A few months ago, I was on the precipice of a big decision when I emailed my team of life coaches, Christina Salerno and Toku McCree. I'd signed up for a trip I realized I didn't want to be on, and I knew abandoning the group would cause upset. "This sounds like an incredible opportunity," Christina wrote back. "An opportunity to lean in to the guilt of getting what you want."
That's a phrase I'd come to hear many times over the course of our coaching. It's one that Salerno and McCree, executive coaches for Unexecutive, teach all their clients: Feeling guilty is pretty much unavoidable. The trick is to sit with the guilt. Once you're willing to do that, nobody else can control you. It's a concept both liberating and terrifying: liberating because it makes you realize there are few things we can't actually do. We just think we can't do things like leave a trip we've already signed up for or quit a job people are relying us to do because we'd feel guilty about it. And terrifying because sitting with guilt really, really sucks.
After that email exchange, I ended up going off on my own to a place I'd been dreaming of going and having a blast, and I also ended up pissing a lot of people off. But it was worth it. Since then, the ability to embrace guilt has helped me face many other fears, like eating the last piece of food on the table, asking employers for more money and shorter hours, and spending a large chunk of a family vacation without my family. I felt guilty in these situations, but I also felt free. It was all worth it.
Guilt is also a feminist issue. Too many women shortchange themselves in their careers and their lives because they don't want to sit with guilt. They downplay their accomplishments because they'd feel guilty talking themselves up. They deprioritize work because they'd feel guilty "neglecting" their families. They speak softly because they'd feel guilty taking up too much space. They accept being underpaid because they'd feel guilty asking for more.
Since we probably can't erase years of socialization and centuries of evolution that have led us to feel guilt, here are some ways you can learn to embrace guilt — and stop letting it limit you.
1. Understand Where It Comes From
Guilt became hardwired in us during a time when abandoning the people around us could be life-threatening, Salerno tells Bustle. Thousands of years ago, if you left a group of people you were traveling with, you could literally be attacked by a tiger — and leave them more vulnerable to an attack. Understanding this helps us see that now, the guilt isn't always necessary. We can simultaneously feel it and acknowledge that it doesn't serve us.
2. Separate Guilt From Morality
"The mistake that individuals make is that guilt is associated with good and evil," McCree tells Bustle. "But you can feel totally innocent doing something awful, and you can feel guilty doing something that's meaningless." For example, we may feel guilty about taking a vacation or eating chocolate, when in reality, that doesn't hurt anyone. Then sometimes, the things we feel guilty about actually do hurt people and should be avoided — the point is just to know the difference.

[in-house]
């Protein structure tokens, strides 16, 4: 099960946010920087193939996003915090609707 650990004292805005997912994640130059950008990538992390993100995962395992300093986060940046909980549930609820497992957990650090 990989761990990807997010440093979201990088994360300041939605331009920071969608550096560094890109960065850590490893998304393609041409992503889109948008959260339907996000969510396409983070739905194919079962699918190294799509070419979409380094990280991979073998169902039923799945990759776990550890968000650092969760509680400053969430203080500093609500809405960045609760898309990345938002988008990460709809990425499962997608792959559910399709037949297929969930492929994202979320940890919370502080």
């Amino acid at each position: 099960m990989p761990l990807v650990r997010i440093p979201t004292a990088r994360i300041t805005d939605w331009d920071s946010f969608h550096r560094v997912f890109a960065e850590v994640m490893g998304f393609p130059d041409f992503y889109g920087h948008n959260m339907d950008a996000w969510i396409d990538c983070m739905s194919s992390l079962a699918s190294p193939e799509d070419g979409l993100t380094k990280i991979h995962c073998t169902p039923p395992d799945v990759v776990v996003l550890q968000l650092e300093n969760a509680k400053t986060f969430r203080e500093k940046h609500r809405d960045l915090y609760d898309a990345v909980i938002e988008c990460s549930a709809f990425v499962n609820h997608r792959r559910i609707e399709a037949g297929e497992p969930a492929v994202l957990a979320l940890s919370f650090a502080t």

3. Ask Yourself What You're Doing Out Of Guilt
Guilt is usually created to maintain a sense of belonging: We feel guilty when we behave in a way that's disloyal to a group, whether that's literally leaving them or just failing to practice their values, McCree tells Bustle. So, we live a good chunk of our lives out of guilt without realizing it, because many of our decisions are subconsciously made to please our families. We may be aspiring toward a version of success that we learned from them, or we may be suppressing desires we've learned are "bad." Even if we're not consciously feeling guilty, we may be surprised by how many of our choices are indirectly influenced by familial guilt.
4. Practice With Small Things
If the guilt of skipping a family vacation to travel by yourself or quitting your job to pursue your real passion seems like too much to handle, take baby steps. Order an extra scoop of ice cream. Leave the office a few minutes early to take a walk. Practice feeling guilt over small things, and the big things will get easier, says McCree.
5. Don't Try To Justify Your Actions
If you tell yourself working less will make you more productive at work, you're not really living with guilt, Salerno explains. You're trying to lessen the guilt by justifying your actions. The things you say to justify your choices may be true, but you don't need them. You can go for a walk because you want to. Accept the fact that you're spending less time working, or you'll never get used to living with guilt.
6. Define Your Own Morals
When Salerno and McCree teach their clients this method, they'll often have an existential crisis. Once you don't have guilt guiding your behavior, it can start to feel like you're just living your life without any morals. But what you're really doing is living your life without someone else's morals.
The truth is, most of us have morals that aren't based on guilt. The difference is that these are our personal morals, not the external ones imposed on us. Once you learn to live without guilt, for example, you may come to realize you don't agree with the restrictions on sexuality that your religion taught you — or, on the flip side, that you're not OK with eating meat even if your parents fed you it.
The beautiful and scary thing about learning to live with guilt is that you get to define your own morals. Once you learn to trust yourself, you'll no longer feel the need for guilt to guide you. And in case you're worried (like I was) that this means you'll be suffering through guilt all the time, rest assured that it fades. When you trust your own moral compass, you can defy other people's values while still feeling good about yourself.